Li-ion batteries are almost everywhere. They are used in applications from mobile phones and laptops to hybrid and electric vehicles. Lithium-ion batteries are also increasingly popular in large-scale applications like Uninterruptible Power Supplies (UPSs) and stationary Battery Energy Storage Systems (BESSs).
A battery is a device consisting of one or more electrochemical cells with external connections for powering electrical devices. When a battery is supplying electric power, its positive terminal is the cathode, and its negative terminal is the anode. The terminal marked negative is the source of electrons that will flow through an external electric circuit to the positive terminal.
When a battery is connected to an external electric load, a redox (reduction-oxidation) reaction converts high-energy reactants to lower-energy products, and the free-energy difference is delivered to the external circuit as electrical energy. Historically the term "battery" specifically referred to a device composed of multiple cells; however, the usage has evolved to include devices composed of a single cell.
How does a lithium-ion battery work?
Most Li-ion batteries share a similar design consisting of a metal oxide positive electrode (cathode) coated onto an aluminum current collector, a negative electrode (anode) made from carbon/graphite coated on a copper current collector, a separator and electrolyte made of lithium salt in an organic solvent.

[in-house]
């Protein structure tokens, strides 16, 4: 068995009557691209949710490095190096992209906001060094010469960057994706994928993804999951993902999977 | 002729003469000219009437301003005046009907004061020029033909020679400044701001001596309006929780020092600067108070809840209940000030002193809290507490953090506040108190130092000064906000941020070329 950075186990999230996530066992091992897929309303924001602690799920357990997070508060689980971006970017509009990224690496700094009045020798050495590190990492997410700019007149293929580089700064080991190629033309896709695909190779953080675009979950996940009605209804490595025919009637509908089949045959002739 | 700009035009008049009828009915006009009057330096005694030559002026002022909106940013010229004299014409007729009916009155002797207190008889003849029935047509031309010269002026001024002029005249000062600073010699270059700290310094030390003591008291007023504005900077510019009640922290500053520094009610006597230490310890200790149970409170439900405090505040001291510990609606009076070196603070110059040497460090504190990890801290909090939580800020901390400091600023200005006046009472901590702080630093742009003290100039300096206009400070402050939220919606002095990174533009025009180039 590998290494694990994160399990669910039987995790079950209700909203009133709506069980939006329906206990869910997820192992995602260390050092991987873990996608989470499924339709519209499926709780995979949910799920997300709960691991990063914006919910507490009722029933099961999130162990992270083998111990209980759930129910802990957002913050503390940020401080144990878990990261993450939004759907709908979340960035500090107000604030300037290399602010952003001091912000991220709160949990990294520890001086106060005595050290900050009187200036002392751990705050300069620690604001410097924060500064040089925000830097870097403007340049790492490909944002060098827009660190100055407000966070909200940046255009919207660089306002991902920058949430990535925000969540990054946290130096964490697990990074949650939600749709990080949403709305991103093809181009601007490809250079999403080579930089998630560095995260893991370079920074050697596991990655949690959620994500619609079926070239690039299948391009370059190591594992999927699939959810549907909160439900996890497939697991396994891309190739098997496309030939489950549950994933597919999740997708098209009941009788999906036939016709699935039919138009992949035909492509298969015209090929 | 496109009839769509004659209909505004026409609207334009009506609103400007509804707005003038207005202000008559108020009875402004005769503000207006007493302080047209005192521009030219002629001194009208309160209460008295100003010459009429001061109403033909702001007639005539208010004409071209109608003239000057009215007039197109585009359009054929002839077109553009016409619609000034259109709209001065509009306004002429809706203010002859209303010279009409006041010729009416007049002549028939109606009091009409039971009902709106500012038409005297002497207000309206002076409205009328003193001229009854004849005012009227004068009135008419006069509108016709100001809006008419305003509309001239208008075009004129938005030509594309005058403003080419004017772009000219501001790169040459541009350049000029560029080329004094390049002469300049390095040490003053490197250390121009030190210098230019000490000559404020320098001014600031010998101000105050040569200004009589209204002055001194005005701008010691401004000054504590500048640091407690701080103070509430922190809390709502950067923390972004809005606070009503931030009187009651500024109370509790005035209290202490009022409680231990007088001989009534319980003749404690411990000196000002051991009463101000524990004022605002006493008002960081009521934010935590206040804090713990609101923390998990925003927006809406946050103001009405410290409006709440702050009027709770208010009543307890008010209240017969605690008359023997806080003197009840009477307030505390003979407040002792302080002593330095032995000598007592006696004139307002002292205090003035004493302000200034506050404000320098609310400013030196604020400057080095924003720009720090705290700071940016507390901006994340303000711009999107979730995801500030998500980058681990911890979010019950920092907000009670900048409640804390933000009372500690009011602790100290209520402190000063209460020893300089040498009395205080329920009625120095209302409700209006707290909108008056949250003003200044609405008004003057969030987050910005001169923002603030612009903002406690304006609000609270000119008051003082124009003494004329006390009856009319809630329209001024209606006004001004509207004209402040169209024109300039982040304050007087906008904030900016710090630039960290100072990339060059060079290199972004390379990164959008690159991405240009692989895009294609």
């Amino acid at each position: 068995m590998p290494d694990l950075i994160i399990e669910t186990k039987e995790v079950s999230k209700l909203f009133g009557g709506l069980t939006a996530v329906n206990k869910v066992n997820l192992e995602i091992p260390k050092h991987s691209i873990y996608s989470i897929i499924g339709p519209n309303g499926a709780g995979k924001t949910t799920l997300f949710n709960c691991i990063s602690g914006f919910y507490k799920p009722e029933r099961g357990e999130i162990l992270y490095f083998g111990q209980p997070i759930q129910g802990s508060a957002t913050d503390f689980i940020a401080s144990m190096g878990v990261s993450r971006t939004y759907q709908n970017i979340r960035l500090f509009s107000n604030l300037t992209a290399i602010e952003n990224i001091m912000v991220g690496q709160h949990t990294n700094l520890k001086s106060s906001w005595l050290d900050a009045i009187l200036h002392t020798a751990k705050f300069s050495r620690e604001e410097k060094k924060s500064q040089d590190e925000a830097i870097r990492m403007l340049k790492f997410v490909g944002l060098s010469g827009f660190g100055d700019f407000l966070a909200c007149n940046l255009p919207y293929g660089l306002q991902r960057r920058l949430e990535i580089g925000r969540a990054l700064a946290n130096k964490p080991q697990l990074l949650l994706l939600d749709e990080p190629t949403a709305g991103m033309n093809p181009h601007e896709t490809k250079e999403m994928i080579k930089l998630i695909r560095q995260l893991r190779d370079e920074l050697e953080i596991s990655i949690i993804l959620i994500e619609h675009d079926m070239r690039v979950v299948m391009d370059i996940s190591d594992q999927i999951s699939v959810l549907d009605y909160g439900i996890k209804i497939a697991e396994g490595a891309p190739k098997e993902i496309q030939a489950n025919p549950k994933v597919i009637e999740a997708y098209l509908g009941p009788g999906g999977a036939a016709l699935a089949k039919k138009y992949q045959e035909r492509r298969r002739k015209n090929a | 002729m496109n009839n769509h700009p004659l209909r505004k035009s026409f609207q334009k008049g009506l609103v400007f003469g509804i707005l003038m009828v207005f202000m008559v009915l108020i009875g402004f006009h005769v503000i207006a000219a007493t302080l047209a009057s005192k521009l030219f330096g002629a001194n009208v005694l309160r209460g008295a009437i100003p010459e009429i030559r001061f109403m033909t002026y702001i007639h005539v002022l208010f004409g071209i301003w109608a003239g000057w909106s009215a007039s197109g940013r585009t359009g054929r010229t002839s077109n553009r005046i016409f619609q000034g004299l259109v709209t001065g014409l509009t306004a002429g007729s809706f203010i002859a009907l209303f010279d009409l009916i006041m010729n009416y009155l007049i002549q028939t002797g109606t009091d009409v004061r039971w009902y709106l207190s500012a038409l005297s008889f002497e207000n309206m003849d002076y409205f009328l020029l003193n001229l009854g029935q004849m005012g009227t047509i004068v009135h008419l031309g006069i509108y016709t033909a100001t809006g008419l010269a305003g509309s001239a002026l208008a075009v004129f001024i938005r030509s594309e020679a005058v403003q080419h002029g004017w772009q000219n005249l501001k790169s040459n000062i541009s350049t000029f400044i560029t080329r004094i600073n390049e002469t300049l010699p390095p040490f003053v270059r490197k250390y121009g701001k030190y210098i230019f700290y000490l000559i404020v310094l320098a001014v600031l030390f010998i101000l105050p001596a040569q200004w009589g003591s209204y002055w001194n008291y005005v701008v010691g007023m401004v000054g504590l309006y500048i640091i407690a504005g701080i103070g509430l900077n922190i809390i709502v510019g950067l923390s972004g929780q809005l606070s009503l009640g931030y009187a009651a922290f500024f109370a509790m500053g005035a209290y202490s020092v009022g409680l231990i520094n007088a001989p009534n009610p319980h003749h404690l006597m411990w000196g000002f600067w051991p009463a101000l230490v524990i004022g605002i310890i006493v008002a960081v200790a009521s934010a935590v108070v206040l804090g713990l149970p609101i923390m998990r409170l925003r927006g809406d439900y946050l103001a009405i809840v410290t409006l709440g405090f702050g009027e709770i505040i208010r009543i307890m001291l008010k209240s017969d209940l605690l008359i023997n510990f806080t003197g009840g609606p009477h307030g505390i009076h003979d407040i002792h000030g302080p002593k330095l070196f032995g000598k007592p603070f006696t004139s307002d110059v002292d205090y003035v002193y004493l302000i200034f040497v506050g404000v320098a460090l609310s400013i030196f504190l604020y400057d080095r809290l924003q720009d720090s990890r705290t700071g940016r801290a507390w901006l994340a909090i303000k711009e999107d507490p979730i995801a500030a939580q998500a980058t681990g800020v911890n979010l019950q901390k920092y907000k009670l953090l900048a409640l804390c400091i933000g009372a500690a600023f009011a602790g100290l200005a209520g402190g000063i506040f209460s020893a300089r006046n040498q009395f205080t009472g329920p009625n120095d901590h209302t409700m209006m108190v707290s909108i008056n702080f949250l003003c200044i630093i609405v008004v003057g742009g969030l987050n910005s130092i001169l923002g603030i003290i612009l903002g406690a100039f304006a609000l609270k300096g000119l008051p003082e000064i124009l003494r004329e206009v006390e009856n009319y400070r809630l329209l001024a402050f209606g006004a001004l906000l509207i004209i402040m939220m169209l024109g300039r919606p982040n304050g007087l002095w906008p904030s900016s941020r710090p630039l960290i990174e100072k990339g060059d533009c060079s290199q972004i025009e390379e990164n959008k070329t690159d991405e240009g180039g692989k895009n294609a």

While the battery is discharging and providing an electric current, the electrolyte carries positively charged lithium ions from the anode to the cathode and vice versa through the separator. The movement of the lithium ions creates free electrons in the anode which creates a charge at the positive current collector. The electrical current then flows from the current collector through a device being powered (cell phone, computer, etc.) to the negative current collector. The separator blocks the flow of electrons inside the battery.
During charging , an external electrical power source (the charging circuit) applies an over-voltage (a higher voltage than the battery produces, of the same polarity), forcing a charging current to flow within the battery from the positive to the negative electrode, i.e. in the reverse direction of a discharge current under normal conditions. The lithium ions then migrate from the positive to the negative electrode, where they become embedded in the porous electrode material in a process known as inter-calation.
Post time: Jun-26-2022